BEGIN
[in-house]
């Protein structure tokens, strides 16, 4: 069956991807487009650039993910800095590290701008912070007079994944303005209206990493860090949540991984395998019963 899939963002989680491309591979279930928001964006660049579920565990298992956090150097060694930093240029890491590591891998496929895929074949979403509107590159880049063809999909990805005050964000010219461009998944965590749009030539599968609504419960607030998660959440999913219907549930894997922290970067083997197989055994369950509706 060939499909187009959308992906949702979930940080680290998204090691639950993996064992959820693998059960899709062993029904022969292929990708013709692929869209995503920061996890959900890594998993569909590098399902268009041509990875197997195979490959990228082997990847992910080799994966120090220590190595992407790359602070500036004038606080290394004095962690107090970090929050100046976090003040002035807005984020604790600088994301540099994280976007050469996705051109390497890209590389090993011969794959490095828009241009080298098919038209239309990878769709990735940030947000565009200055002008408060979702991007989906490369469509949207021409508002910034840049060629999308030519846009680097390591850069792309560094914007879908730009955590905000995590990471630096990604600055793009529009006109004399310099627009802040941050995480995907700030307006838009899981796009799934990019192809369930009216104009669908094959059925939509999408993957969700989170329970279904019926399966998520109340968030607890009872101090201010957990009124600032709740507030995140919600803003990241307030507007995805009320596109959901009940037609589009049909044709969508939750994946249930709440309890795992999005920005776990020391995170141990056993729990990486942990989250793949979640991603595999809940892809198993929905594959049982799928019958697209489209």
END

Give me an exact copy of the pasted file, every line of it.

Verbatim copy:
[in-house]
């Protein structure tokens, strides 16, 4: 069956991807487009650039993910800095590290701008912070007079994944303005209206990493860090949540991984395998019963 899939963002989680491309591979279930928001964006660049579920565990298992956090150097060694930093240029890491590591891998496929895929074949979403509107590159880049063809999909990805005050964000010219461009998944965590749009030539599968609504419960607030998660959440999913219907549930894997922290970067083997197989055994369950509706 060939499909187009959308992906949702979930940080680290998204090691639950993996064992959820693998059960899709062993029904022969292929990708013709692929869209995503920061996890959900890594998993569909590098399902268009041509990875197997195979490959990228082997990847992910080799994966120090220590190595992407790359602070500036004038606080290394004095962690107090970090929050100046976090003040002035807005984020604790600088994301540099994280976007050469996705051109390497890209590389090993011969794959490095828009241009080298098919038209239309990878769709990735940030947000565009200055002008408060979702991007989906490369469509949207021409508002910034840049060629999308030519846009680097390591850069792309560094914007879908730009955590905000995590990471630096990604600055793009529009006109004399310099627009802040941050995480995907700030307006838009899981796009799934990019192809369930009216104009669908094959059925939509999408993957969700989170329970279904019926399966998520109340968030607890009872101090201010957990009124600032709740507030995140919600803003990241307030507007995805009320596109959901009940037609589009049909044709969508939750994946249930709440309890795992999005920005776990020391995170141990056993729990990486942990989250793949979640991603595999809940892809198993929905594959049982799928019958697209489209």